Most of the time the response is "It looks strange". That is when I explain "adaption is usually 2 hours to 2 days, but if it's still strange after 2 weeks, we need to see you.

  8. #8
    One eye sees, the other feels. OptiBoard Gold Supporter
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    A short eyewear wearing history, resulting in greater sensitivity to magnification and narrowed fields of vision, compared to emmetropes and especially myopes, and less motivation due to good uncorrected distance visual acuity (compared to myopes) are the primary causes.

    PALs with wider inter and near fields (softer), longer corridor lengths, and flatter BCs that fit close to the cornea work best for most hyperopes. Myopes benefit from mostly from an opposite approach, that is, an emphasis on shorter corridors and harder designs.

    The reason for different the corridor lengths is due to object displacement from induced base up (plus) and base down (minus) prism, and to magnification and minification effects.

    Changes from the above factors, and/or due to additional variables (Rx, health, etc) requires a warning to the client that there will be adaptation that may last many days or weeks. Include the warning at both the initial and final fitting.

    At the final fitting, have the client look out a window or across the room asking for evidence of distortion, while checking the acuity. Have the client look down and ahead towards the floor and inquire if they see slanting and how severe it is. The floor may look like it bends down into a valley. Tell your client that these distortions are temporary, will disappear entirely with time. I instruct your client to be extremely careful with steps, and with judging distances while driving and parking a car, especially for the first day wear. Some clients should drive home with their old eyeglasses. We can't be to careful, especially with the elderly.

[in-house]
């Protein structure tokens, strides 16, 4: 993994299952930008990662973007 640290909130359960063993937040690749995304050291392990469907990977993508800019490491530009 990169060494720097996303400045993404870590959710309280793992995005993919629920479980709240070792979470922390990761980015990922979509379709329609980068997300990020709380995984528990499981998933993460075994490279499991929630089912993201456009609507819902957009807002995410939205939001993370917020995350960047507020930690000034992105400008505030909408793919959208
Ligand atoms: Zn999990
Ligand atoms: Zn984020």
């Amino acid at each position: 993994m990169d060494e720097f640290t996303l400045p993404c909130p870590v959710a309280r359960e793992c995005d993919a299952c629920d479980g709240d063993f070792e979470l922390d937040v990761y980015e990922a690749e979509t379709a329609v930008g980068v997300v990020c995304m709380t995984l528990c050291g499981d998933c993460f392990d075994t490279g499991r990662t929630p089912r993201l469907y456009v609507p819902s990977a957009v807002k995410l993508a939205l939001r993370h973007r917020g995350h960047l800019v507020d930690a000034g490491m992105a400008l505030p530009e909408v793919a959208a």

Anticipate. We know most of what's going to happen, both good and bad, especially if you have a trial frame and lens kit (should be required for all dispensing opticians). Stay in control, don't let there be any surprises, and be confident that your recommendations are base on science and experience, for each individual client that you provide care to.

    Hope this helps

    Robert Martellaro
    Roberts Optical Ltd.
    Wauwatosa Wi.
    www.roberts-optical.com
    ~~~~~~~~~~~~~~~~~~
    Science is a way of trying not to fool yourself. - Richard P. Feynman

  9. #9
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    Quote Originally Posted by Robert Martellaro View Post
    The reason for different the corridor lengths is due to object displacement from induced base up (plus) and base down (minus) prism, and to magnification and minification effects.
    I understand the reasons for different corridor lengths laid out here. But, have always been curious what impact prism thinning has on this. Does a PAL with 2.00 D prism thinning negate the need for the longer corridor?

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    The reason for different the corridor lengths is due to object displacement from induced base up (plus) and base down (minus) prism, and to magnification and minification effects.

    I thought it had to do with vertical frame dimensions?

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    One eye sees, the other feels. OptiBoard Gold Supporter
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    Quote Originally Posted by Kwill212 View Post
    I understand the reasons for different corridor lengths laid out here. But, have always been curious what impact prism thinning has on this. Does a PAL with 2.00 D prism thinning negate the need for the longer corridor?
    Two prism diopters worth, equal to about .6mm of displacement.

    Quote Originally Posted by Don Gilman View Post
    The reason for different the corridor lengths is due to object displacement from induced base up (plus) and base down (minus) prism, and to magnification and minification effects.

    I thought it had to do with vertical frame dimensions?
    Frame shape is a different issue, and primarily for variable corridors only. PALs designs might use one, both, or neither optimization, although modifying the corridor length for short or tall frame shape is not really an optimization, it's just to keep opticians from doing anything stupid, like putting a long corridor PAL in a frame with a 25mm B for a myopic accountant.

    Modyfying corridor length by refractive error may have started with Essilor's Ovation (see image below).

    http://osagrind.com.au/productinfofo...Ovation_lo.pdf